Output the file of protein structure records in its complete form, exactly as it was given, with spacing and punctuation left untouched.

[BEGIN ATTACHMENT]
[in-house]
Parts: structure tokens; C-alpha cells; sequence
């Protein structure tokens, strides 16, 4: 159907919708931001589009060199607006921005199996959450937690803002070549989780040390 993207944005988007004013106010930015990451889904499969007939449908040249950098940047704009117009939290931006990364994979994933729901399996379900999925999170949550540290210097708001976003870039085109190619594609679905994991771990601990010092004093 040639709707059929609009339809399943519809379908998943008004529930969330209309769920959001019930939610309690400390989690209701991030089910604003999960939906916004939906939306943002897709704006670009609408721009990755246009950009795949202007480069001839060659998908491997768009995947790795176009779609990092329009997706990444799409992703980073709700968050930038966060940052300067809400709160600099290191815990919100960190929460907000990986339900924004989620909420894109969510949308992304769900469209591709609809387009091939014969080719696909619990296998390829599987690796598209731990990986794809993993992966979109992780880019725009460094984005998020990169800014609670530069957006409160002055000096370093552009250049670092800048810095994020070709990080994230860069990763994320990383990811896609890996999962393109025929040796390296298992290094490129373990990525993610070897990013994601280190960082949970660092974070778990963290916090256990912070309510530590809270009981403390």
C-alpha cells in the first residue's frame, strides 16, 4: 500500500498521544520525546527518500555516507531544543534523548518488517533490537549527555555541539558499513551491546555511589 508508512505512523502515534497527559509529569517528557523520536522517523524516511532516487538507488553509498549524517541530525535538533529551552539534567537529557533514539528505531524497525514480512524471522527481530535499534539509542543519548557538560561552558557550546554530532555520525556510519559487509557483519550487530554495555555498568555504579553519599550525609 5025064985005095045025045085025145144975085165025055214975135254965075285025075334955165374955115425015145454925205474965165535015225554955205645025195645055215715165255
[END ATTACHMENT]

[in-house]
Parts: structure tokens; C-alpha cells; sequence
């Protein structure tokens, strides 16, 4: 159907919708931001589009060199607006921005199996959450937690803002070549989780040390 993207944005988007004013106010930015990451889904499969007939449908040249950098940047704009117009939290931006990364994979994933729901399996379900999925999170949550540290210097708001976003870039085109190619594609679905994991771990601990010092004093 040639709707059929609009339809399943519809379908998943008004529930969330209309769920959001019930939610309690400390989690209701991030089910604003999960939906916004939906939306943002897709704006670009609408721009990755246009950009795949202007480069001839060659998908491997768009995947790795176009779609990092329009997706990444799409992703980073709700968050930038966060940052300067809400709160600099290191815990919100960190929460907000990986339900924004989620909420894109969510949308992304769900469209591709609809387009091939014969080719696909619990296998390829599987690796598209731990990986794809993993992966979109992780880019725009460094984005998020990169800014609670530069957006409160002055000096370093552009250049670092800048810095994020070709990080994230860069990763994320990383990811896609890996999962393109025929040796390296298992290094490129373990990525993610070897990013994601280190960082949970660092974070778990963290916090256990912070309510530590809270009981403390």
C-alpha cells in the first residue's frame, strides 16, 4: 500500500498521544520525546527518500555516507531544543534523548518488517533490537549527555555541539558499513551491546555511589 508508512505512523502515534497527559509529569517528557523520536522517523524516511532516487538507488553509498549524517541530525535538533529551552539534567537529557533514539528505531524497525514480512524471522527481530535499534539509542543519548557538560561552558557550546554530532555520525556510519559487509557483519550487530554495555555498568555504579553519599550525609 5025064985005095045025045085025145144975085165025055214975135254965075285025075334955165374955115425015145454925205474965165535015225554955205645025195645055215715165255